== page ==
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Gambia29 March 2006

Call for the release of two journalists held following raid on newspaper

Reporters Without Borders today called on the Gambian government to release The Independent’s managing director, Madi Ceesay, who has been held since a police raid on the biweekly’s offices yesterday, and its editor, Musa Saidykhan, who was arrested the previous night.

Gambia Press Union coordinator Demba Ali Jawo told Reporters Without Borders at noon today that “the two men spent the night in the Major Crimes Unit at Banjul police station and are still being held there.” While Jawo has been able to confirm where they are being detained, he has not been able to visit them. They have not so far been charged.

“Gambian journalists are once again paying dearly for the contempt in which they are held by President Yahya Jammeh,” Reporters Without Borders said. “Expressing a critical opinion or publishing irritating reports are viewed as crimes of lèse-majesté in Gambia. Despite the promises it gave to the privately-owned press, Jammeh’s government continues to act in the way to which we are accustomed, with brutal repression.”

The press freedom organisation added: “It is time the African Union, the European Union and the United States made President Jammeh understand that such practices are unacceptable.”

Police from the Criminal Investigation Department and the elite Police Intervention Unit raided and sealed off The Independent’s offices yesterday morning, arresting all the employees who were there. Everyone was let go later in the day except Ceesay, who recently took over as managing director and who is also the Gambia Press Union’s president, and Saidykhan, who had been arrested at his home at around midnight the night before.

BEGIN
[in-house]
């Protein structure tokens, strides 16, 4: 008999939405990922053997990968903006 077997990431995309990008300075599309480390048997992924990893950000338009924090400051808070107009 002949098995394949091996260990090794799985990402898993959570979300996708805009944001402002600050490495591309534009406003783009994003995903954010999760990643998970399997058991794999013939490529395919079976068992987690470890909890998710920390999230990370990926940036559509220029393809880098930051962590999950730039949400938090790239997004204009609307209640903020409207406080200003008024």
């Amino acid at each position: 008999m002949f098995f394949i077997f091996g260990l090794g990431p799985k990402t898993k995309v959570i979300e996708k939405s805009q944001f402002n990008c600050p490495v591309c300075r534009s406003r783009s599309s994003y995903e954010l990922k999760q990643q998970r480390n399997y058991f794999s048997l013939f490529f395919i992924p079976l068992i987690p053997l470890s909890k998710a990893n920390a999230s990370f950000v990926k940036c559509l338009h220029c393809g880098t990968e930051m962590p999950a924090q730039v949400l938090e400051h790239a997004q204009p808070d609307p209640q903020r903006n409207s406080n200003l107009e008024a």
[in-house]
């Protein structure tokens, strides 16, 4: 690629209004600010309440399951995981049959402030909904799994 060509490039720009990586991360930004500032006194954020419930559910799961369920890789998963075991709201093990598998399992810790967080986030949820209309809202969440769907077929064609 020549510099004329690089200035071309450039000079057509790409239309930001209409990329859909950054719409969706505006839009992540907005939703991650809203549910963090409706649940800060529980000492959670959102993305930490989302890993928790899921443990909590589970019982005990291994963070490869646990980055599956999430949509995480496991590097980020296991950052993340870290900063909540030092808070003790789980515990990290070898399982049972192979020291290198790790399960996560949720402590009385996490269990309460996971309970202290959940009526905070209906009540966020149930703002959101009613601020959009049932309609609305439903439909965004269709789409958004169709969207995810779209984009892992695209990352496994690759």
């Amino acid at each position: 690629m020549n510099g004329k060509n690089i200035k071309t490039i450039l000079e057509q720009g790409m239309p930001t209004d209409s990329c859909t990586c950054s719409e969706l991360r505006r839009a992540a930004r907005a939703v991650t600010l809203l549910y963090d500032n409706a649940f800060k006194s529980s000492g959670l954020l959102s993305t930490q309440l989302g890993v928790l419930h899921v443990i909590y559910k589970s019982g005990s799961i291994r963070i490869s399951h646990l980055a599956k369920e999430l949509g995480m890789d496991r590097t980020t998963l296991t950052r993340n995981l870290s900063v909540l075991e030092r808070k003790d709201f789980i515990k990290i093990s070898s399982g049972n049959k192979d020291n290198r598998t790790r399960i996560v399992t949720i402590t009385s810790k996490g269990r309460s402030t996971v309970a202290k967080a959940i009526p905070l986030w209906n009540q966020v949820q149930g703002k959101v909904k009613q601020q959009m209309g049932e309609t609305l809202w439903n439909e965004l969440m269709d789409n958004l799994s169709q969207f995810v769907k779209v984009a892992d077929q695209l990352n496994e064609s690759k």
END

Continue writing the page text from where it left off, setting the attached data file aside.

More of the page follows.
The newspaper’s staff think the raid and arrests were prompted by a report in the 27 March issue quoting Halifa Sallah, the leader of the opposition National Alliance for Democracy and Development (NADD), as saying Jammeh was “wealthier than the Gambia” and by a column by Ceesay criticising coups, both an alleged coup plot on 21 March and the coup that brought Jammeh to power in 1994.

Secretary of state for communication and information Neneh Macdouall Gaye assured the Gambian press on 14 February that, in the run-up an African Union summit due to be held in Banjul in July, the government was determined to usher in a “new era” in its relations with the privately-owned media. But at the same time, she asked journalists to “give a positive image” of Gambia.

Saidykhan was previously arrested on 27 October for publicly calling on South African president Thabo Mbeki to press the Gambian government for progress in the investigation into the December 2004 murder of journalist Deyda Hydara, which is still unsolved.

The Independent was the target of repeated operations by Gambia’s National Intelligence Agency (NIA) in 2003 and 2004 and its owners, fearing for their safety, live abroad. Its former editor, Abdoulie Sey, was arrested and detained illegally for several days, while the newspaper’s press was set on fire, probably by members of the presidential guard.

Hydara was gunned down at the wheel of his car on the night of 16 December 2004 as he was driving two employees home. He was the co-founder and editor of The Point, a newspaper published three times a week, as well as being the Banjul correspondent of Agence France-Presse (AFP) and Reporters Without Borders.

He had often been threatened for publicly criticising the government, and was under surveillance by the NIA on the night of his murder, Reporters Without Borders established in the course of two investigative visits to Banjul.



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